NAMING OF SITES ON MOON
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Recent announcement by Indian Prime Minister Narendra Modi regarding the naming of the Chandrayaan-3 lunar lander's touchdown point.
- Indian Prime Minister Narendra Modi announced the naming of the lunar landing site where Chandrayaan-3 touched down.
- The Prime Minister revealed this decision during a visit to the Indian Space Research Organisation (ISRO) headquarters in Bengaluru.
- The naming of lunar sites after successful missions is a global tradition.
Chandrayaan-2's Landing Site: "Tiranga"
- Discussion over naming Chandrayaan-2's crash site occurred after its unsuccessful landing attempt in 2019.
- Decision to name it "Tiranga" was taken in anticipation of future success in soft-landing attempts.
Authority Over Naming Lunar Sites
- The Moon, as per the 1966 Outer Space Treaty, is not subject to national appropriation or sovereignty claims.
- International cooperation and common principles govern space exploration.
- Naming lunar sites does not contradict this treaty, but the treaty itself does not address the issue of naming.
The Role of the International Astronomical Union (IAU)
- The IAU is responsible for planetary and satellite nomenclature.
- Its decisions establish conventions for understanding astronomical objects and processes.
- The IAU has 92 member countries, including India.
Naming Lunar Landing Sites: The Process
- Informal naming often occurs first, especially for mission sites with limited available information.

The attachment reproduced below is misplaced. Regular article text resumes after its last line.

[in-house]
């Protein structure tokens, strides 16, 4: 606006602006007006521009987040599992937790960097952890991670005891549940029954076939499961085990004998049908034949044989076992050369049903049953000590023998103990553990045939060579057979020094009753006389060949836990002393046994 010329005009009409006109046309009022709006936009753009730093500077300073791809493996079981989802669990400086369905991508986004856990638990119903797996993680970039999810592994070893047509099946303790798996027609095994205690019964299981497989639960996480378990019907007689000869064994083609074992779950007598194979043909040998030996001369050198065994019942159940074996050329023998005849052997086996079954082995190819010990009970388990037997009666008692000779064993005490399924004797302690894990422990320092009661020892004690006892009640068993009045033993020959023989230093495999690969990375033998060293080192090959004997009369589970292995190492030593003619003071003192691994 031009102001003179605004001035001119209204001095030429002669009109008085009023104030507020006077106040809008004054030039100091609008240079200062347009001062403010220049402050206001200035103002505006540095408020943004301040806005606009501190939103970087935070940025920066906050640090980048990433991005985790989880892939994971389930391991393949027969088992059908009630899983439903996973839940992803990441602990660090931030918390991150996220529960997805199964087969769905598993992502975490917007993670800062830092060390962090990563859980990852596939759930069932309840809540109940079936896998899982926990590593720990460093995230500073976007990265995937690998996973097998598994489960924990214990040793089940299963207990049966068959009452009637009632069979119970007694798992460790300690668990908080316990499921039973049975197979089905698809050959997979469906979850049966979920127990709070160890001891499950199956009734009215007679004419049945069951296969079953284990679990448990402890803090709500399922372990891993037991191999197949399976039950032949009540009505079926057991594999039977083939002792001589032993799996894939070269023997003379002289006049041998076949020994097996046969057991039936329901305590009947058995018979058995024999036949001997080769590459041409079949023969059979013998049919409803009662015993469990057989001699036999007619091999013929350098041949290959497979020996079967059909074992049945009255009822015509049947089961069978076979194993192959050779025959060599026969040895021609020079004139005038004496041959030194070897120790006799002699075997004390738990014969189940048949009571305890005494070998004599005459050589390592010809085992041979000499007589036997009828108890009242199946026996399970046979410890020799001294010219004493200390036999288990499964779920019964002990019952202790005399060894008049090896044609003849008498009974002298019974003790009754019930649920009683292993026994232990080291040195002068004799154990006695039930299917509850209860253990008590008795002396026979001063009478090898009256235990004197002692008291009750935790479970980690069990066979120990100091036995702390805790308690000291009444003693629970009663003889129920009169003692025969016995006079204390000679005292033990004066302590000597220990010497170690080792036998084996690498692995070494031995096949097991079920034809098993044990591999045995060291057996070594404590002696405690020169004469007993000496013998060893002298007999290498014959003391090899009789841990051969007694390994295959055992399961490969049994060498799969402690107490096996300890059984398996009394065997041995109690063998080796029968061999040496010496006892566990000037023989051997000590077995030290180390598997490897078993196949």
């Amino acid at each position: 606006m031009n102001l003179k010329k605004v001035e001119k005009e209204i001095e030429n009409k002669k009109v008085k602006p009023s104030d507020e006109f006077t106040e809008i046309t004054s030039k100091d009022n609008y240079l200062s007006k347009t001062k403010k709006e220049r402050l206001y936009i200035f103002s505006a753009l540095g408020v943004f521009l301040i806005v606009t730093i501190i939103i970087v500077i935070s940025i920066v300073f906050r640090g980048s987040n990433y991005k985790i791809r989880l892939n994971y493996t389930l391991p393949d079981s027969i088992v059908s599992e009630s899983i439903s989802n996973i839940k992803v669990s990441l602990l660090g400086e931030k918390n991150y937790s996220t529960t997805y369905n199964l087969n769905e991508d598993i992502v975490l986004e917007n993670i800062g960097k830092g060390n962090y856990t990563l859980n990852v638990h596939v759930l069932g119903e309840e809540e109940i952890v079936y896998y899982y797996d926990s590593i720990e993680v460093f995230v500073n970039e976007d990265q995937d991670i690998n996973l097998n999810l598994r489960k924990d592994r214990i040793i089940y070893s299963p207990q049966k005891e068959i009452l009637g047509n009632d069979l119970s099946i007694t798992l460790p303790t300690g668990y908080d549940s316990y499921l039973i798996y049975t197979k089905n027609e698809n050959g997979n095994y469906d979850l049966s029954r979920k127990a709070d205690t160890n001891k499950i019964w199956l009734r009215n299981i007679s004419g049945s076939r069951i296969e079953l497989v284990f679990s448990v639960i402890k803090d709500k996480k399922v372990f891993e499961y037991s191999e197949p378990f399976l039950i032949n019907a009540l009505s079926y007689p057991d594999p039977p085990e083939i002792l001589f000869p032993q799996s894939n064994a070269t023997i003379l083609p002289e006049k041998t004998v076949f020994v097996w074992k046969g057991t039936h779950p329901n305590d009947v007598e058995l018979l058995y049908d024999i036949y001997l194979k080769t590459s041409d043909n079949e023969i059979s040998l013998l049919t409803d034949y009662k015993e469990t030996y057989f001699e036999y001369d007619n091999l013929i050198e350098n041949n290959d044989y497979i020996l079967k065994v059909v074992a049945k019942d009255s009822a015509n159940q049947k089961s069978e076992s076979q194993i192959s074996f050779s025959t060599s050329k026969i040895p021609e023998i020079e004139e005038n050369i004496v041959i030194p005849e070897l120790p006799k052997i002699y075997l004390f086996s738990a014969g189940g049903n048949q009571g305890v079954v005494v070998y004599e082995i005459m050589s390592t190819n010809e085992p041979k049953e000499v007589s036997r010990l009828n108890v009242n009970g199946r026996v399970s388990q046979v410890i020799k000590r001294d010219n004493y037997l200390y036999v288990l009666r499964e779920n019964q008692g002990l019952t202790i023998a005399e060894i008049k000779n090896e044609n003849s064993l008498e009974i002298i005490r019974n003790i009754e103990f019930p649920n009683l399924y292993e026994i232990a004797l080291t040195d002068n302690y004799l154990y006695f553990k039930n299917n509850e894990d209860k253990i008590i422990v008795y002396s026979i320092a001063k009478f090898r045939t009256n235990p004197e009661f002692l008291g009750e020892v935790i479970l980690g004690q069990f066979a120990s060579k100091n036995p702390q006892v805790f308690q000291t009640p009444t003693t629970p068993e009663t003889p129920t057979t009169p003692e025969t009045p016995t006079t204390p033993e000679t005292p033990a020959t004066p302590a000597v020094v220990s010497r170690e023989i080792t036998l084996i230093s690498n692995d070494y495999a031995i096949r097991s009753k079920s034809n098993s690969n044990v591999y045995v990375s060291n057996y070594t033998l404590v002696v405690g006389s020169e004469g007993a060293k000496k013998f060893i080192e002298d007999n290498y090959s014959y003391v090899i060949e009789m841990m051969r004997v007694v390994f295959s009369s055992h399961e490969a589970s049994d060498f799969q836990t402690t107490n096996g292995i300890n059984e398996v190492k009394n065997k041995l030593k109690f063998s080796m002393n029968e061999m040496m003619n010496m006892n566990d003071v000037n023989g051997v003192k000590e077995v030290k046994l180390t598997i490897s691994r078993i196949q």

- High-quality images from spacecraft contribute to improved understanding of lunar features.
- Major far-side craters were named after scientists and engineers.
- These informal names are submitted to the IAU for approval.
IAU's Process for Naming Planetary Objects
- IAU's Working Groups handle the process of naming planetary features.
- Themes for naming features are chosen when initial images of surfaces are obtained.
- Higher resolution images lead to additional name proposals by investigators.
- Suggestions can be submitted to a Task Group, but approval is not guaranteed.
- Approved names become official IAU nomenclature and are entered into the Gazetteer of Planetary Nomenclature.
IAU's Naming Norms for Planetary Objects
- Names should be simple, clear, unambiguous, and not duplicate existing names.
- Political, military, or religiously significant names are not allowed.
- Commemoration of persons on planetary bodies requires special circumstances and a three-year posthumous period.
Examples of Named Lunar Features
- Several major far-side craters received names from scientists and engineers.
- Craters named informally during Apollo missions were later officially recognized by the IAU.
- Significant lunar sites carry both informal and official names.
Q) Consider the following statements:
Select the correct statements using the codes below:
(a) 1 only
(b) 2 only
(c) Both 1 and 2
(d) Neither 1 nor 2